DWnt2 functions in pigment cell determination and possibly also in the migration of nascent myotubes onto pupal testes in addition to, or as a consequence of, the failure of pigment cell migration (Kozopas et al., 1998). We checked whether amorphic DWnt2 alleles have migration defects. In agreement with the results of Kozopas et al. (1998) and Linnemannstöns et al. (2014), an amorphic allelic combination of DWnt2 produced small testes of various sizes. Kozopas et al. (1998) observed only a small amount of muscles on adult DWnt2 mutant testes. We showed that smooth-like muscles were absent from the testis sheath. Surprisingly, a few striated muscles were visible on these testes.
The results presented here led us to tentatively conclude that DWnt2 affects cell fate determination of testis-relevant myoblasts. Indeed, it has been shown that Wnt signaling specifies cell identity of a subset of somatic muscle founder cells in Drosophila embryogenesis (Baylies et al., 1995) and during many other determinations of the fate of the cell (Bertrand, 2016; Munoz-Descalzo et al., 2015). However, an additional later role in the migration of testis myotubes cannot be excluded.
Multiple roles of Heartless-dependent FGF signaling during the development of the male reproductive system
The FGF receptor Btl is required for migration of glia and tracheal cells (Klämbt et al., 1992). In our study, down-regulation of the FGFR Btl, specifically in myoblasts, did not result in migration defects of testis myotubes. Conversely, knock-down of htl led to adult testes of a severely reduced size that remained free of muscles or to less drastic phenotypes, depending on the RNAi fly line chosen.
The htl knock-down yielded two further phenotypes. One phenotype was the drastically reduced number of non-testes-relevant myoblasts building the genital discs 24 h APF, while testis-relevant myoblasts were present on the developing seminal vesicles. This might be due to decreased proliferation of myoblasts on genital discs, since myoblasts undergo mitosis around 16 h APF (Kuckwa et al., 2016). Alternatively, this might be due to survival or determination defects. The second phenotype was the lack of a connection between the seminal vesicles and the testes. Knock-down of htl by one RNAi line caused testes development to stop early, whereas the dominant-negative version of Htl (Fig. 8A) and a weaker RNAi line (BL 35024) resulted in testes shapes that pointed towards a much later stop in development. Testes of hypomorph mutants of the Htl ligand Ths (Fig. 8A) showed a remarkably similar phenotype. This suggests that Ths is an important ligand of Htl in this system.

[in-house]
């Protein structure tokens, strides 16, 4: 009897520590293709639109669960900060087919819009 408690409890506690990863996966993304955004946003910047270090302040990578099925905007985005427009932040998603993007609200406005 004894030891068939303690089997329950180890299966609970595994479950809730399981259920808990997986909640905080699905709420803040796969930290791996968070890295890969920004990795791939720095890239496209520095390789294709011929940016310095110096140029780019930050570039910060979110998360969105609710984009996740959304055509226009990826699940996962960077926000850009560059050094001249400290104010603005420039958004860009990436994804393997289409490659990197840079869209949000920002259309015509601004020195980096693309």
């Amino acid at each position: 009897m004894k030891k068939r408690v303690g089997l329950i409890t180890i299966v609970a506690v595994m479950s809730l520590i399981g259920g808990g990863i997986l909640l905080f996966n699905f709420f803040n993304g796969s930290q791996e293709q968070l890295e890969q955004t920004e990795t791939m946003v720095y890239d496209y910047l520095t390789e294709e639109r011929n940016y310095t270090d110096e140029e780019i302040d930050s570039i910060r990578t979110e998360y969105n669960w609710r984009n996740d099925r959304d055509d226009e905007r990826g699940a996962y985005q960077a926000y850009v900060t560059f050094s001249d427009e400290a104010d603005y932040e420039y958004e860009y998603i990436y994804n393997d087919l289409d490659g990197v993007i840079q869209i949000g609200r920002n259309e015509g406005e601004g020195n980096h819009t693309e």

Stumps was expressed in FC-like myoblasts and nascent myotubes adjacent to the epithelium on genital discs and testes. In addition, down-regulation of the adaptor protein stumps yielded drastic defects in covering the testes with myotubes. This could be caused by a reduced number of myotubes or by a migration defect. We observed a fairly normal amount of myoblasts lying over the seminal vesicles. This and the disruption of migration of these myotubes in ex vivo cultures of testes argue for a migration defect in addition to morphology defects. stumps knock-down pupal testes 40 h APF exhibited many nascent myotubes, which indicated that initial migration occurred. However, we cannot exclude that we were unable to detect a low level of Stumps in immunofluorescence assays and that such a low amount could be sufficient for initial migration onto the testes.
Our results led us to conclude that migration of nascent myotubes on the testis depends on FGF signaling via Ths, Htl, and Stumps. Future research will focus on unravelling the distinct functions of FGF signaling via Heartless during muscle development in the male reproductive system.
Non-muscle myosin II drives the migration of nascent testis myotubes dependent on Heartless signaling
Down-regulation of non-muscle myosin II (i.e. zip or sqh) resulted in adult testes that were not fully covered with muscles, which indicated that non-muscle myosin II is necessary for the migration of nascent testis myotubes. Myosin II is also required for proper detachment and migration of border cells during egg chamber development (Combedazou et al., 2016; Majumder et al., 2012), and Drosophila tubulogenesis (Saxena et al., 2014; Nie et al., 2014). Signaling through epidermal growth factor receptor activates non-muscle myosin II (Saxena et al., 2014; Combedazou et al., 2016). Here, we propose that Heartless-mediated FGF signaling directly or indirectly induces non-muscle myosin II, which promotes migration of nascent testis myotubes. This might explain migration and morphological defects of myotubes in vivo and ex vivo.
Cadherin-N and Armadillo are expressed during cell migration and for stabilizing the testis muscle sheath